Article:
GlyCLICK PET-tracers in Quantitative Imaging to Predict Immunotherapy Response

February 26, 2020 | References |

Scientists at Minerva Imaging demonstrate the potential of site-specific immuno-PET tracers as early identifiers of immune response activation using in vivo imaging. 


The programmed cell death protein (PD-1) on immune cells and its corresponding tumor-associated ligand (PD-L1) have emerged as effective targets for immunocheckpoint therapy. To date, the selection of patients eligible for PD-L1 blockade therapy and response rate monitoring is guided by immunohistochemistry of randomly sampled biopsies. This method is not only invasive and prone to errors, but also poorly reflects the heterogeneity and potential metastasis of the tumor.


Immunoimaging using PET-tracers is an attractive option to overcome these challenges since it provides a more comprehensive portrayal of the tumor and its temporal dynamics in vivo. In this study, Christensen et al. developed a site-specifically labeled immuno-PET tracer using a GlyCLICK-conjugated anti-PD-L1 antibody. The PET-tracer was used for quantitative detection of PD-L1 expression in order to non-invasively monitor radiotherapy-induced changes and demonstrate the predictive value of such tracers prior to PD-L1 blockade immunotherapy.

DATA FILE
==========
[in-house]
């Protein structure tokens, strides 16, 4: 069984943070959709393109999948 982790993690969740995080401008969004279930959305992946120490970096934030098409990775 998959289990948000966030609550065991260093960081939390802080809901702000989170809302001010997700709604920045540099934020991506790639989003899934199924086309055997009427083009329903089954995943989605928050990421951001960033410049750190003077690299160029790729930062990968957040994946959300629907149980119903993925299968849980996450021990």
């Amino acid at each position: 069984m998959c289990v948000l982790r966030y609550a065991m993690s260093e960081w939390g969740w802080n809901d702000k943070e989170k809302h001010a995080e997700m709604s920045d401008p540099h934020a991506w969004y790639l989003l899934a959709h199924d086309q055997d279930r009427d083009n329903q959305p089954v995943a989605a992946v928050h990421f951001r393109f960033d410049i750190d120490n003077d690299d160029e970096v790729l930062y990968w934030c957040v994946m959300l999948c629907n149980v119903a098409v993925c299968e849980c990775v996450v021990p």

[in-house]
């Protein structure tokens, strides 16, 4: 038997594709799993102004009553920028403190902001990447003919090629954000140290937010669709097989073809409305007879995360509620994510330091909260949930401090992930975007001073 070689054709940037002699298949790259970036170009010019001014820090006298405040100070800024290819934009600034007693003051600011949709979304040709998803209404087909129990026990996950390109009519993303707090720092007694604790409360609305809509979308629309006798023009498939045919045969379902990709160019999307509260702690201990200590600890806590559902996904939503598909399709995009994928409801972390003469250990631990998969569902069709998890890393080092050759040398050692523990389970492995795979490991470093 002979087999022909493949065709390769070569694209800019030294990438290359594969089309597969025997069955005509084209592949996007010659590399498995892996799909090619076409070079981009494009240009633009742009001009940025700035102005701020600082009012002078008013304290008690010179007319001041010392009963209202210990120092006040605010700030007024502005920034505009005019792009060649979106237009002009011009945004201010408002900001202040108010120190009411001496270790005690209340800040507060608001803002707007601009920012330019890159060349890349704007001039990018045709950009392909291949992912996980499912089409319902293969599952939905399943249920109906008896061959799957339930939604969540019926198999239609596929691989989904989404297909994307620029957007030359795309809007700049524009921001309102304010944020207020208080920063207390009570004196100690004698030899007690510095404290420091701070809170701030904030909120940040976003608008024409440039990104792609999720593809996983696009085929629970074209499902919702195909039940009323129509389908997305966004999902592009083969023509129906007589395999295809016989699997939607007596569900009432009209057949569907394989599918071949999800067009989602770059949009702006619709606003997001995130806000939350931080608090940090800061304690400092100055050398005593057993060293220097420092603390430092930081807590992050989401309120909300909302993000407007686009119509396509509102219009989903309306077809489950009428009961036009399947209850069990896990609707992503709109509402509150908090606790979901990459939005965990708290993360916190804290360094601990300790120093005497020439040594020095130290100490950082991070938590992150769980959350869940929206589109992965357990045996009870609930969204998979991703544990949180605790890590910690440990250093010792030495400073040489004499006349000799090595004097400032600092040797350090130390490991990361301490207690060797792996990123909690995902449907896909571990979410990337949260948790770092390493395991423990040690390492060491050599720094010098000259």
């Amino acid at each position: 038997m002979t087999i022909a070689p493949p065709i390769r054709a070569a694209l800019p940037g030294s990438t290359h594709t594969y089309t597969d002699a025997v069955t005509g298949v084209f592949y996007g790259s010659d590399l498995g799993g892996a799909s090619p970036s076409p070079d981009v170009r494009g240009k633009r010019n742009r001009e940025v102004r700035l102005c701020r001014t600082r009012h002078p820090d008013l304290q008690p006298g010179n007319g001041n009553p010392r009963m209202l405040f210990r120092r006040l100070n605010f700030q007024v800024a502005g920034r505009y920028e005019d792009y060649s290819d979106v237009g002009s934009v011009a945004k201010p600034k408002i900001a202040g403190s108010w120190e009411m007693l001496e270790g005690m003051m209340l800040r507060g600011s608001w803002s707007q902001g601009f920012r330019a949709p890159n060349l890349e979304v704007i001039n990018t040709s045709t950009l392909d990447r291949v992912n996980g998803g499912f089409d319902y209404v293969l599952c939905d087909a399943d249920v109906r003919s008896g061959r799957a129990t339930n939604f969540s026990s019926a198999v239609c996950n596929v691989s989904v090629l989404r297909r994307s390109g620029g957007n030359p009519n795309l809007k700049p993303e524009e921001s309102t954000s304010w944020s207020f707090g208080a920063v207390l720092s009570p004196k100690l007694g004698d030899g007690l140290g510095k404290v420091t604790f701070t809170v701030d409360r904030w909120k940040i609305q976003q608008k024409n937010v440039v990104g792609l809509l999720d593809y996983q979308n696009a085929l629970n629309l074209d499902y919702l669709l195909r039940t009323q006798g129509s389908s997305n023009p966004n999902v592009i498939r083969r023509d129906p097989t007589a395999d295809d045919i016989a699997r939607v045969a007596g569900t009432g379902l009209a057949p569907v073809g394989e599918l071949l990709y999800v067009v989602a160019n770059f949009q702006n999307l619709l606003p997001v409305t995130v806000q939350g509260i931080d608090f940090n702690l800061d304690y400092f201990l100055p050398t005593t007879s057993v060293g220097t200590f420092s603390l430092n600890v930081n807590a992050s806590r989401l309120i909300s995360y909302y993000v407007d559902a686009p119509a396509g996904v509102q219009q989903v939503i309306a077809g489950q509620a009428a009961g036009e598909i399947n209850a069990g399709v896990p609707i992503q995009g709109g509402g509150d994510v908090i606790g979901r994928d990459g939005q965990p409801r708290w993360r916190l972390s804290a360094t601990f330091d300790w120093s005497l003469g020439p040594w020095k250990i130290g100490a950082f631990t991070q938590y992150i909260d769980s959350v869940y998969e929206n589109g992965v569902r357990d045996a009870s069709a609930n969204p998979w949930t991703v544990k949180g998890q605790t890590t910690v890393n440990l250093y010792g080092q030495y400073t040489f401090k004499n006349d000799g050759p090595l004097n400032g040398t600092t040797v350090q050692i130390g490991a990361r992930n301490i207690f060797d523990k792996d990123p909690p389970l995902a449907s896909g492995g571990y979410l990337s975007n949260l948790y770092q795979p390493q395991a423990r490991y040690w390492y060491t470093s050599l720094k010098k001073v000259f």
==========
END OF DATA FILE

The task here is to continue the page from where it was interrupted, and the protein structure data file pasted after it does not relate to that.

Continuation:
The anti-PD-L1 antibody was site-specifically conjugated with DIBO-functionalized DFO chelators using the GlyCLICK technology. Chelated conjugates were then radiolabeled with 89Zr to generate PET-tracers carrying two radioisotopes per antibody (DOL=2). Comparing conjugation strategies, the authors found that the GlyCLICK-conjugated antibodies displayed higher immuno-reactivity, stability and affinity compared to random conjugates. In vivo PET imaging and ex vivo biodistribution showed clear PD-L1-specificity of the GlyCLICK-tracers that allowed for the detection of different PD-L1 expression levels among mouse models of human and murine cancer. Importantly, the authors were also able to monitor therapy-induced changes of syngenetic mouse models in a combination study using XRT and anti-PD-L1 therapy. The tumor-to-muscle ratio of GlyCLICK-tracers enabled the scientists to obtain results predictive of response to PD-L1 immunocheckpoint inhibition.


Christensen et al., 2019. Quantitative PET imaging of PD-L1 expression in xenograft and syngeneic tumour models using a site-specifically labelled PD-L1 antibody. Journal of Nuclear Medicine and Molecular Imaging. doi: 10,1007/s00259-019-04646-4


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